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Delirium Stigma Among Healthcare Staff

Institute of Neuroscience, Psychology and Behaviour, University of Leicester, Leicester LE1 7RH, UK
The Evington Centre, Leicestershire Partnership NHS Trust, Leicester General Hospital, Gwendolen Rd, Leicester LE5 4QG, UK
Northumberland, Tyne and Wear NHS Foundation Trust, Richardson Unit, Leazes Wing, Royal Victoria Infirmary, Newcastle upon Tyne NE1 4PL, UK
Departments of Psychiatry, Chonnam National University Medical School, Gwangju 61469, Korea
Institute of Health & Society, Newcastle University, Sir James Spence Institute, Royal Victoria Infirmary, Newcastle upon Tyne NE1 4LP, UK
School of Medicine and Health Institute for the Development of Education and Scholarship (Health IDEAS), Griffith University, Queensland 4122, Australia
The Prince Charles Hospital, Metro North, Brisbane, Queensland 4032, Australia
Author to whom correspondence should be addressed.
Geriatrics 2019, 4(1), 6;
Received: 12 October 2018 / Revised: 20 December 2018 / Accepted: 23 December 2018 / Published: 31 December 2018
(This article belongs to the Section Geriatric Psychiatry and Psychology)
Older people with delirium occupy more than one third of acute medical beds and require increased medical attention, as care at present is suboptimal. In addition, since delirium is undetected, it should form a target for teaching in wards. Moreover, as people with delirium are largely dependent on daily interactions and care by inpatients professional staff, it is important to address stigmatisation of these vulnerable patients. This is especially important as previous studies have shown that negative staff attitudes towards these patients undermine good care. This single center cross-sectional study was designed to determine the extent of institutional stigma among health professionals involved in the care of people with delirium. For this, professional staff working on medical wards and in communities were approached to fill in a questionnaire containing the adapted Delirium Stigma Scale and the EuroQol five dimensions (EQ-5D-5L) questionnaire. Additional demographic information concerning their education and professional and personal experience with delirium was also collected. The characteristics associated with stigma were determined from the sample. The findings of our study provide an insight into the high level of stigmatisation of delirium patients among professionals (mean 11.66/18 points). This was not related to professionals’ own experiences of delirium, their educational and professional backgrounds, or them having received formal delirium education. However, working closely with people with delirium seems to have a positive impact on the de-stigmatisation of this population among health professionals. Our findings that attitudes are not influenced by formal delirium teaching need to be incorporated into the design of interprofessional educational interventions. Accordingly, we advocate more direct patient-oriented and care delivered teaching interventions. View Full-Text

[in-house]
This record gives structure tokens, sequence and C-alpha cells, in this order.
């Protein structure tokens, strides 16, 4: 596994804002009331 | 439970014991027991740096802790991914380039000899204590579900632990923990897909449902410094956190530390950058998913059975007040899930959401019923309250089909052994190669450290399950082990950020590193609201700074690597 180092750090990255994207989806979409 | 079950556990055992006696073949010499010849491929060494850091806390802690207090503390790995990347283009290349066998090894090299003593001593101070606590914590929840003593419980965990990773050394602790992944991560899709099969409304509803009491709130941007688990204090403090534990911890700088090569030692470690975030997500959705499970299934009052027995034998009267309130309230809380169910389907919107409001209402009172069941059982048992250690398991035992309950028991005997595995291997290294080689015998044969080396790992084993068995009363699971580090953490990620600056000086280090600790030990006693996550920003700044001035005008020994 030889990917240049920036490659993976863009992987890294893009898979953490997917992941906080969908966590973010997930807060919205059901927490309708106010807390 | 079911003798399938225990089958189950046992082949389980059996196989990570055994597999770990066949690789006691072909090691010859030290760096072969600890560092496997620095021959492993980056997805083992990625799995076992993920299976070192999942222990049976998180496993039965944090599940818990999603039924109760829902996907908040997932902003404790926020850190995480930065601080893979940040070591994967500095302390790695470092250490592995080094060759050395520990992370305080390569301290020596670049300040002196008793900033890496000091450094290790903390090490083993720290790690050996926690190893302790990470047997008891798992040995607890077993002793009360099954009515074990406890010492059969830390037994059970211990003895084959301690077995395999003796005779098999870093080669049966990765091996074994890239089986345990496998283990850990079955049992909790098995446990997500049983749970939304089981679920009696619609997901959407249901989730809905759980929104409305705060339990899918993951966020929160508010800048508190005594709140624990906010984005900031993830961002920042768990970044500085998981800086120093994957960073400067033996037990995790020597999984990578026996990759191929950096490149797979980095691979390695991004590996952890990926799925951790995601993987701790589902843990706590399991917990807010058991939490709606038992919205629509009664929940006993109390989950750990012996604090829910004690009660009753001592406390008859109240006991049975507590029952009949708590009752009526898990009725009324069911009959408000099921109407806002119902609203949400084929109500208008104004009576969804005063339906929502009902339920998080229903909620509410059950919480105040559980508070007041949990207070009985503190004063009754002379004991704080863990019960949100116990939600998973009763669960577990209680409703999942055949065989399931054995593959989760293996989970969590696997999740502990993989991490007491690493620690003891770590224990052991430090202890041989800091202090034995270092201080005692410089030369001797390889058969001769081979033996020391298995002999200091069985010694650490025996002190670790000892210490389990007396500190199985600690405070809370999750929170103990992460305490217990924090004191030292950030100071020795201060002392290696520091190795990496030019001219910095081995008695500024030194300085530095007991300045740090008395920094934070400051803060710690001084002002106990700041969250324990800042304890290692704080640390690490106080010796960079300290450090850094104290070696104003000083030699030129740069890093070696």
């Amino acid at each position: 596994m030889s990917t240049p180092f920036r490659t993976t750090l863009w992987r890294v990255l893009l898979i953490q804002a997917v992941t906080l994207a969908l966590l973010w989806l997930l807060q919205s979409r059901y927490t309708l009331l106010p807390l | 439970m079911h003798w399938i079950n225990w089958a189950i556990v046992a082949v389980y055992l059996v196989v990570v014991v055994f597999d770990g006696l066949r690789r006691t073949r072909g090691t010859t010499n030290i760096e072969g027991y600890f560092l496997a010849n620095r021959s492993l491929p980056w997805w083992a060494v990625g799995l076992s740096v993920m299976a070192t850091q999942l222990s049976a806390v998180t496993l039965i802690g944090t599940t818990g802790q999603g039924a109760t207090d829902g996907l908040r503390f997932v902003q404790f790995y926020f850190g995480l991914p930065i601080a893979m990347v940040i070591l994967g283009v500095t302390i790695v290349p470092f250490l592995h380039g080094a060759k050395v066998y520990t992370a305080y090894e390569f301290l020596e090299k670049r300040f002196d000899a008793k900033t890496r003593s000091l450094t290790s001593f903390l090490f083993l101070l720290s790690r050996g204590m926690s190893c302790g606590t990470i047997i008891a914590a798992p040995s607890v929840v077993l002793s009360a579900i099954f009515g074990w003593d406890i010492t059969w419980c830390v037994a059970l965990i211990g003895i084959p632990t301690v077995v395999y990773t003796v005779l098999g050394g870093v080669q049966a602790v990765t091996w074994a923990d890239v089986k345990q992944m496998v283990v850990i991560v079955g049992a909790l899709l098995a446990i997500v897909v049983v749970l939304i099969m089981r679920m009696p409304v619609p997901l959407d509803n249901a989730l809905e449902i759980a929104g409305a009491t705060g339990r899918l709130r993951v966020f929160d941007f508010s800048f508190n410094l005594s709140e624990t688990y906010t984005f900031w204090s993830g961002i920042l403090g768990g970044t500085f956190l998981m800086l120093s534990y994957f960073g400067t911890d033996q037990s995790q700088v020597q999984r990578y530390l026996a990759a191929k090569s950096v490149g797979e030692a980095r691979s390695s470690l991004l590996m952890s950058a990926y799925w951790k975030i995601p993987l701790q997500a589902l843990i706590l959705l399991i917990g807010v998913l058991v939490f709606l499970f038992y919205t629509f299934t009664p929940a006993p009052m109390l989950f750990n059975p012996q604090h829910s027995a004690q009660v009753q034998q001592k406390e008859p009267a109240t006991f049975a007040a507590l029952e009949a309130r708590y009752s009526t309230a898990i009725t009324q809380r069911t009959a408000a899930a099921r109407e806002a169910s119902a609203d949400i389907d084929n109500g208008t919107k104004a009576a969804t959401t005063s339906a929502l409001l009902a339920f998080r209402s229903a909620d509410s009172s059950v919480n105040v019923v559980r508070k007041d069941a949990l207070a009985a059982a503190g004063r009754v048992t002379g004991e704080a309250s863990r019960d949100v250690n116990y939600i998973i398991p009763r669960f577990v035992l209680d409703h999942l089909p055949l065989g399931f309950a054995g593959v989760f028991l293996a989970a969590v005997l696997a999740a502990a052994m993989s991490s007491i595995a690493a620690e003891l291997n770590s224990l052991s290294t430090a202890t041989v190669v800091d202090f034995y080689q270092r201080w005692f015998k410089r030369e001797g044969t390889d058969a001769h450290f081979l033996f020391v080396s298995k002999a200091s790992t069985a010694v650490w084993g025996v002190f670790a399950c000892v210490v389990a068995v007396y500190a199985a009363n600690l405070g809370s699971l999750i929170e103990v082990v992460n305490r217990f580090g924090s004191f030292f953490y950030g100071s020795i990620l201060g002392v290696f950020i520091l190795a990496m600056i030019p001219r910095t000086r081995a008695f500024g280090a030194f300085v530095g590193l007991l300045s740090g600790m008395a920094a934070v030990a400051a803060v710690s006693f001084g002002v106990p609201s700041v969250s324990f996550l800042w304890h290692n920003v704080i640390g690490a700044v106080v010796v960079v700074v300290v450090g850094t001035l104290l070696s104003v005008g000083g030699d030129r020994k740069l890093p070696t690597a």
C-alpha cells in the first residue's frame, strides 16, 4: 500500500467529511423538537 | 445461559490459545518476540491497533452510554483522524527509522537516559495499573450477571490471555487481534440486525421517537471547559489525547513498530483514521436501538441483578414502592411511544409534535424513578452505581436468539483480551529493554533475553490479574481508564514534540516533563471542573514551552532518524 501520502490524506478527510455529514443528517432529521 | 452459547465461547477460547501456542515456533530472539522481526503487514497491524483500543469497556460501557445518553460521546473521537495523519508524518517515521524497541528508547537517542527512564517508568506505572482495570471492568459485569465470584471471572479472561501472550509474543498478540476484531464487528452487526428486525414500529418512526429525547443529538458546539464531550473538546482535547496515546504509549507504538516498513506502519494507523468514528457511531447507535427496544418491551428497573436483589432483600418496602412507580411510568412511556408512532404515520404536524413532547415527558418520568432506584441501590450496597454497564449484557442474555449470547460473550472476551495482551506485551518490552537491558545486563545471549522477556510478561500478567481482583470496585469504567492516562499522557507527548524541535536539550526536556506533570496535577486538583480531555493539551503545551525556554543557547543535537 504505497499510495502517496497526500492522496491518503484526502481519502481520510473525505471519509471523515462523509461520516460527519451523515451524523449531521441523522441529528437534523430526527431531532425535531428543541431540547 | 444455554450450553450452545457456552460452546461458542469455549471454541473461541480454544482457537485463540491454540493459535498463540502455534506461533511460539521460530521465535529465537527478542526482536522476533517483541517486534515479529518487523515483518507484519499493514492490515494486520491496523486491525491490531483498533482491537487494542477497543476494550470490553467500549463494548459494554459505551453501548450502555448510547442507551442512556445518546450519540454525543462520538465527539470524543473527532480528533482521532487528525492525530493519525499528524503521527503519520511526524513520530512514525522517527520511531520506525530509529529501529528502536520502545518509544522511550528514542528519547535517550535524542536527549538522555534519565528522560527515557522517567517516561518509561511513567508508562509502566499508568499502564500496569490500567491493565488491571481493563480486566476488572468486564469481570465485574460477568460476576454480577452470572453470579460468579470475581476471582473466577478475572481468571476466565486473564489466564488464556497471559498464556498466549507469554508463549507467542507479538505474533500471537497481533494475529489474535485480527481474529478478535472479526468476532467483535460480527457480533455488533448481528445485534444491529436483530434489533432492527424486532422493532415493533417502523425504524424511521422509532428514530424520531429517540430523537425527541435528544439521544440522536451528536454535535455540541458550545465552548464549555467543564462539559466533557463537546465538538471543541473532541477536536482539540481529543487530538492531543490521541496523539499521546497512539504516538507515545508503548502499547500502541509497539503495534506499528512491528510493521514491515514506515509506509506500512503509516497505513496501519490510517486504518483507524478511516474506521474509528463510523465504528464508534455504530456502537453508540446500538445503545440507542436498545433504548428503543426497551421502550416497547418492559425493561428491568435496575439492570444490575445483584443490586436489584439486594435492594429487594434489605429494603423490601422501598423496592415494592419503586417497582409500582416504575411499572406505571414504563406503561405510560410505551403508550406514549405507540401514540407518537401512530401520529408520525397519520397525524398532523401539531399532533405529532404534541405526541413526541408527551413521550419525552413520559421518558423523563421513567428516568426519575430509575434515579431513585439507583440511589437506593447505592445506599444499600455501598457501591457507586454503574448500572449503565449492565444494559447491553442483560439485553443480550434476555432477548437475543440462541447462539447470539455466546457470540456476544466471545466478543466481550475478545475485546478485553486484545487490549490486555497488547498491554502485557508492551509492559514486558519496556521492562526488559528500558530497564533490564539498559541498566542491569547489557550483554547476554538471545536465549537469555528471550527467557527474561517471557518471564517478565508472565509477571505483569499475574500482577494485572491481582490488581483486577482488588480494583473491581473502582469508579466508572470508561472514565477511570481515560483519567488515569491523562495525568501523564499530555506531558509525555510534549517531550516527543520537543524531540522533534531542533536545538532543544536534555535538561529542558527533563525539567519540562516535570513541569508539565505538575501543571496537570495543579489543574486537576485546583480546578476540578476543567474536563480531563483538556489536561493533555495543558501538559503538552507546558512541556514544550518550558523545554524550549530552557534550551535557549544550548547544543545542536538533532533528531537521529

Keywords: delirium; stigma; medical professionals; nursing professionals; education; training delirium; stigma; medical professionals; nursing professionals; education; training
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Mukaetova-Ladinska, E.B.; Cosker, G.; Chan, M.; Coppock, M.; Scully, A.; Kim, S.-Y.; Kim, S.-W.; McNally, R.J.Q.; Teodorczuk, A. Delirium Stigma Among Healthcare Staff. Geriatrics 2019, 4, 6.

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